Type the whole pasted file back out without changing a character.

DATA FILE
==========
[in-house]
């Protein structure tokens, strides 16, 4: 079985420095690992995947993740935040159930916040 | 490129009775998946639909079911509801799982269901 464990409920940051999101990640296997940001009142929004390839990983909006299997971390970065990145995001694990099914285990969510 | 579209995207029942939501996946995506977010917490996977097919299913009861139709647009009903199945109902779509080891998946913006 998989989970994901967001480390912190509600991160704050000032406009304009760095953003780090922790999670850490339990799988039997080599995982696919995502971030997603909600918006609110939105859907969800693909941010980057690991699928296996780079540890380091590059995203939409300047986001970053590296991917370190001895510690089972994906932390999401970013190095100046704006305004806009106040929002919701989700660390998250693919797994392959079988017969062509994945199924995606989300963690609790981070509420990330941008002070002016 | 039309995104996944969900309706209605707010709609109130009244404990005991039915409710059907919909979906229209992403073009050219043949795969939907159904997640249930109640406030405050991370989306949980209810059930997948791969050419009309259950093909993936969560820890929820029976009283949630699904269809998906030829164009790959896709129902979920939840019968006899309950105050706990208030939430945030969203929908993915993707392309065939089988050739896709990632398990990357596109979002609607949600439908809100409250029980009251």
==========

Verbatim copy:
[in-house]
């Protein structure tokens, strides 16, 4: 079985420095690992995947993740935040159930916040 | 490129009775998946639909079911509801799982269901 464990409920940051999101990640296997940001009142929004390839990983909006299997971390970065990145995001694990099914285990969510 | 579209995207029942939501996946995506977010917490996977097919299913009861139709647009009903199945109902779509080891998946913006 998989989970994901967001480390912190509600991160704050000032406009304009760095953003780090922790999670850490339990799988039997080599995982696919995502971030997603909600918006609110939105859907969800693909941010980057690991699928296996780079540890380091590059995203939409300047986001970053590296991917370190001895510690089972994906932390999401970013190095100046704006305004806009106040929002919701989700660390998250693919797994392959079988017969062509994945199924995606989300963690609790981070509420990330941008002070002016 | 039309995104996944969900309706209605707010709609109130009244404990005991039915409710059907919909979906229209992403073009050219043949795969939907159904997640249930109640406030405050991370989306949980209810059930997948791969050419009309259950093909993936969560820890929820029976009283949630699904269809998906030829164009790959896709129902979920939840019968006899309950105050706990208030939430945030969203929908993915993707392309065939089988050739896709990632398990990357596109979002609607949600439908809100409250029980009251």